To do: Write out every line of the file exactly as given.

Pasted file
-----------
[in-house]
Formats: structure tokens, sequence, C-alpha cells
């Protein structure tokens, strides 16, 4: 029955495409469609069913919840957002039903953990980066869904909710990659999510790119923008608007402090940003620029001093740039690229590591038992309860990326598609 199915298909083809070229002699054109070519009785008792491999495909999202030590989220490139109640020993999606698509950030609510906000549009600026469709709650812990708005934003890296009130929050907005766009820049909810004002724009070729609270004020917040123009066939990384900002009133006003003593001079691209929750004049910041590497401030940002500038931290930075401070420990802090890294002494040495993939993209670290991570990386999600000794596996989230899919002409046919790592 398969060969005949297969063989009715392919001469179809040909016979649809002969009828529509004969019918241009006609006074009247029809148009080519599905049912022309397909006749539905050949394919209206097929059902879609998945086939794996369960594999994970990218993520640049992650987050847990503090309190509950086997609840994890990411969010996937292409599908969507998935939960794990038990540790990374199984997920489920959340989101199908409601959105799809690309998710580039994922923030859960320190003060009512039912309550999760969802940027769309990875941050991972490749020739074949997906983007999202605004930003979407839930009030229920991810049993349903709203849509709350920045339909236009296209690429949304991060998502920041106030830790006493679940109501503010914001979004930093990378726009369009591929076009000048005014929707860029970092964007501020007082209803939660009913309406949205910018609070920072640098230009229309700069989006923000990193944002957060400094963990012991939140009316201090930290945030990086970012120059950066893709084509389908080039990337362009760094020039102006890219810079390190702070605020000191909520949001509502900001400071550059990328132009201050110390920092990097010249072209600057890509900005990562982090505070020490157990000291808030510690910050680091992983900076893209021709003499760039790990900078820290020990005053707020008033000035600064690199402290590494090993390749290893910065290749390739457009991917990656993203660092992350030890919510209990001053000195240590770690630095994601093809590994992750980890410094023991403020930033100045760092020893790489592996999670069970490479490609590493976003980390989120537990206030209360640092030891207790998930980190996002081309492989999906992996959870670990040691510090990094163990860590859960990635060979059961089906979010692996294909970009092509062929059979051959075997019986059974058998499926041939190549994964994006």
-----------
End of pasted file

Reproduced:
[in-house]
Formats: structure tokens, sequence, C-alpha cells
């Protein structure tokens, strides 16, 4: 029955495409469609069913919840957002039903953990980066869904909710990659999510790119923008608007402090940003620029001093740039690229590591038992309860990326598609 199915298909083809070229002699054109070519009785008792491999495909999202030590989220490139109640020993999606698509950030609510906000549009600026469709709650812990708005934003890296009130929050907005766009820049909810004002724009070729609270004020917040123009066939990384900002009133006003003593001079691209929750004049910041590497401030940002500038931290930075401070420990802090890294002494040495993939993209670290991570990386999600000794596996989230899919002409046919790592 398969060969005949297969063989009715392919001469179809040909016979649809002969009828529509004969019918241009006609006074009247029809148009080519599905049912022309397909006749539905050949394919209206097929059902879609998945086939794996369960594999994970990218993520640049992650987050847990503090309190509950086997609840994890990411969010996937292409599908969507998935939960794990038990540790990374199984997920489920959340989101199908409601959105799809690309998710580039994922923030859960320190003060009512039912309550999760969802940027769309990875941050991972490749020739074949997906983007999202605004930003979407839930009030229920991810049993349903709203849509709350920045339909236009296209690429949304991060998502920041106030830790006493679940109501503010914001979004930093990378726009369009591929076009000048005014929707860029970092964007501020007082209803939660009913309406949205910018609070920072640098230009229309700069989006923000990193944002957060400094963990012991939140009316201090930290945030990086970012120059950066893709084509389908080039990337362009760094020039102006890219810079390190702070605020000191909520949001509502900001400071550059990328132009201050110390920092990097010249072209600057890509900005990562982090505070020490157990000291808030510690910050680091992983900076893209021709003499760039790990900078820290020990005053707020008033000035600064690199402290590494090993390749290893910065290749390739457009991917990656993203660092992350030890919510209990001053000195240590770690630095994601093809590994992750980890410094023991403020930033100045760092020893790489592996999670069970490479490609590493976003980390989120537990206030209360640092030891207790998930980190996002081309492989999906992996959870670990040691510090990094163990860590859960990635060979059961089906979010692996294909970009092509062929059979051959075997019986059974058998499926041939190549994964994006």